A row of RVs parked in a wooded campground
Lake George RV Park. | Photo added by Jim G

Camping Alternatives to Great Smoky Mountains in the Northeast

If you found yourself loving the Smokies but wishing there were fewer people, you might enjoy Upstate New York’s Adirondacks region. While a popular destination, visitors are spread over 6 million acres, compared to Great Smoky Mountains National Park’s more than 522,000 acres. 

Related 7 Must-See Stops on an Adirondacks Road Trip

The Adirondacks region is 12 times the size of GSMNP; deciding to visit is the easy part—choosing a place to stay is harder. Many visitors use the charming town of Lake Placid as a base camp. While it does have some touristy highlights, it’s certainly tamer than Gatlinburg. Host of the 1980 Winter Olympics, Lake Placid offers interesting sports sites to explore. For more family attractions, consider Lake George as a home base. Here you can entertain the kids with mini-golf and theme parks alongside the recreation found in the woods and waters.

Like the Smokies, the Adirondacks offer outdoor adventure in spades. Hiking trails lead to waterfalls and mountain vistas. Where the Smokies have the Newfound Gap Road and the Cades Cove Loop, the Adirondacks have the High Peaks Byway and the Lakes to Locks Passage. A scenic drive is a perfect way to explore this area, especially when the fall colors explode. 

In addition to dispersed camping on state and national forest lands and state park campgrounds, the Adirondacks region is home to several beloved RV parks, offering a range of experiences from rustic to resort.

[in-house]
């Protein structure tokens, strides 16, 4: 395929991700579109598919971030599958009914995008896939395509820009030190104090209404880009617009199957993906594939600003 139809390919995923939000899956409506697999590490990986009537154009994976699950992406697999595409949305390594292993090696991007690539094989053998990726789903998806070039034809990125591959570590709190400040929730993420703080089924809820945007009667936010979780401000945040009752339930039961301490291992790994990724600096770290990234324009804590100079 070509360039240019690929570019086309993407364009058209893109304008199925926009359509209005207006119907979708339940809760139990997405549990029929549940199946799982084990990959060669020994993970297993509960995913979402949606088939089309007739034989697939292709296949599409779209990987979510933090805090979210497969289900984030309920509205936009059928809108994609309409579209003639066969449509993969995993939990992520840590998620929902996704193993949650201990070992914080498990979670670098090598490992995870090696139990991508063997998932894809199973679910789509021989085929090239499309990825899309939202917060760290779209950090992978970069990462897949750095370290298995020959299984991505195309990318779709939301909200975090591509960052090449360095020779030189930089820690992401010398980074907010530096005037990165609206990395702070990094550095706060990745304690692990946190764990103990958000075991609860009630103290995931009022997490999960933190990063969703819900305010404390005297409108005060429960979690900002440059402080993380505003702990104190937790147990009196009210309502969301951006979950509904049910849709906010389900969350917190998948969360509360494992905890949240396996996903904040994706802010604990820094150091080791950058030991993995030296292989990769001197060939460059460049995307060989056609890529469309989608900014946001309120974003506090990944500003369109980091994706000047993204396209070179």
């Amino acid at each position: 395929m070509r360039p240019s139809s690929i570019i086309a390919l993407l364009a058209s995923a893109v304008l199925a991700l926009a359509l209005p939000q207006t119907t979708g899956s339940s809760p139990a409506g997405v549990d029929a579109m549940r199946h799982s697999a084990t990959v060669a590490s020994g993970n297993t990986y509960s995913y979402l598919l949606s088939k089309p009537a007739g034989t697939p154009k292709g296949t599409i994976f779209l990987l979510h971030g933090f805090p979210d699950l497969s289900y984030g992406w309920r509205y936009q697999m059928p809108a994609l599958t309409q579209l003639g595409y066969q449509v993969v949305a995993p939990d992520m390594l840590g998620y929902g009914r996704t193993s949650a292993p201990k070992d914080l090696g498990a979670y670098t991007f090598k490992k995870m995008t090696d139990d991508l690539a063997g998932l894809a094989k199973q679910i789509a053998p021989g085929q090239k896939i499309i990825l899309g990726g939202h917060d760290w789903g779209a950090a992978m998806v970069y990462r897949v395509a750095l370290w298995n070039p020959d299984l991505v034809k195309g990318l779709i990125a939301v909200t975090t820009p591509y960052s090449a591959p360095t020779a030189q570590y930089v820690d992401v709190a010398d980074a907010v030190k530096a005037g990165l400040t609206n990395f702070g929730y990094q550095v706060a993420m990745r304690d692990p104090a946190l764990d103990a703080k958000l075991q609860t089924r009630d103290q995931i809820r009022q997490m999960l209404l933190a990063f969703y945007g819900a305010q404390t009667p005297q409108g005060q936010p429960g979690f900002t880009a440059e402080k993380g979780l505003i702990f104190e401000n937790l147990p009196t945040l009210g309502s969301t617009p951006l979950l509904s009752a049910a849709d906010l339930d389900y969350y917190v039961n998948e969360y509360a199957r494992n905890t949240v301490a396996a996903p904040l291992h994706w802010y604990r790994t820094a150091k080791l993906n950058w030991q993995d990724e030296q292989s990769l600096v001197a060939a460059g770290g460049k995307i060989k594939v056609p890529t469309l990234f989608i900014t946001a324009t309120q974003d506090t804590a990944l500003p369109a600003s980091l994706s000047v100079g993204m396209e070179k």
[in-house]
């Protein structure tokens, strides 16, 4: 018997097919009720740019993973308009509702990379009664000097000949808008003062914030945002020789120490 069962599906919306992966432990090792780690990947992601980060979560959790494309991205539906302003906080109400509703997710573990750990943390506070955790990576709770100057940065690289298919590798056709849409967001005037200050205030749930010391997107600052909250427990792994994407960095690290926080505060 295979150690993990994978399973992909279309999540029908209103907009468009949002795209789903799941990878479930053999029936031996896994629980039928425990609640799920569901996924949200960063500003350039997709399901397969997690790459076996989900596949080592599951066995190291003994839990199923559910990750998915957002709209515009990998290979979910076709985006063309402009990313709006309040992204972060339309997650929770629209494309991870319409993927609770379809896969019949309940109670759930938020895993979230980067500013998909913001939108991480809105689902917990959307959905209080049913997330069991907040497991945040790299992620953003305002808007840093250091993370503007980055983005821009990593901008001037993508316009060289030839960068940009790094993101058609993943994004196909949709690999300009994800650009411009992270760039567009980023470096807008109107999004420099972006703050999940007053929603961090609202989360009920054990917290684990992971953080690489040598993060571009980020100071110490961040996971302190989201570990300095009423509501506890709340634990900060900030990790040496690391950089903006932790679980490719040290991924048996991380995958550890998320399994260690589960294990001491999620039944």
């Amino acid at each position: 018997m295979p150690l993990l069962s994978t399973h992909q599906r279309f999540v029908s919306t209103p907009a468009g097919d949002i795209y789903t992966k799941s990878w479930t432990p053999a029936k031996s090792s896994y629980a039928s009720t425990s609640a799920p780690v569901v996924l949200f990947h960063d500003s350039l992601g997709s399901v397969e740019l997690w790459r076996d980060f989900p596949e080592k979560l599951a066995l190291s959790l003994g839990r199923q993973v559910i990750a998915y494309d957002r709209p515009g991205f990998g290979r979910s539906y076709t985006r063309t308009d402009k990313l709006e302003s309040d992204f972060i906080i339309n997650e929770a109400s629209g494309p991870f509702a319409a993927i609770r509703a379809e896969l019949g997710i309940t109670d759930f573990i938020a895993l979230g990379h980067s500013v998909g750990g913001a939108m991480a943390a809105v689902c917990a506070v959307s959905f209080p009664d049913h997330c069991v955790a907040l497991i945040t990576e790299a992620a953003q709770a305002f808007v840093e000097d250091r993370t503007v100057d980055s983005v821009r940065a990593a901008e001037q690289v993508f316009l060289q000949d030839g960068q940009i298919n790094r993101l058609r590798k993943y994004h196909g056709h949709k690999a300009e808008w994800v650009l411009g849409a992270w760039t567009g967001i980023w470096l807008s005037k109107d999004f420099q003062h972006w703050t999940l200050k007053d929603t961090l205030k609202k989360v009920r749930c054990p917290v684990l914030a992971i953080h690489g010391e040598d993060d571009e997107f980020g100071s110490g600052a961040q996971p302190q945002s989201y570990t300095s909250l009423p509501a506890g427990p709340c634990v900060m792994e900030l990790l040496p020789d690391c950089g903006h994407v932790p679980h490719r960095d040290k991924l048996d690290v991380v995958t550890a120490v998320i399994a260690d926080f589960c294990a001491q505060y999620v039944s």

Other Northeast areas similar to the Smokies include New Hampshire’s White Mountains, Vermont’s Green Mountains, and New York’s Catskill Mountains.

Where to camp:

Little Beaver State Park Campground. | Photo added by DIDO

Camping Alternatives to Great Smoky Mountains National Park in the Surrounding Region

While the national park is a focal point of the Smokies region, the entire area is full of natural wonders, stretching from the park boundaries following the rolling ridges through several states and mountain ranges. Virginia’s Shenandoah National Park, North Carolina’s Hanging Rock State Park, and West Virginia’s Blackwater Falls State Park are just a few top contenders, all featuring landscapes with a Smoky Mountains vibe.

For another national park experience with rollicking outdoor adventures, consider New River Gorge National Park and Preserve. Designated a national river in 1978, the New River is notable for its epic scenery, cutting a winding pathway through the Appalachian Mountains. The range’s longest, deepest gorge is a destination for whitewater rafting and rock climbing—big rapids, big peaks, and big bridges are all found in the region. 

The New River Gorge Bridge is an icon, with a graceful steel arc seeming to float in the skies above the deep valley. Once a year, BASE jumpers gather for Bridge Day, with more than 400 people making the leap, an 876-foot plummet to the waters below. If bridge jumping isn’t your idea of fun, you’ll also find fishing, hiking, and scenic driving across the region, much like in the Smokies.

Since the area wasn’t officially designated a national park until 2020, the New River Gorge region doesn’t have as much tourist development around it as some more established parks do (which may be a plus, depending on your preferences). You’ll find primitive camping within the park, or, campers may use Fayetteville or Beckley, West Virginia, as home bases to find developed campgrounds and local breweries and restaurants.

Where to camp: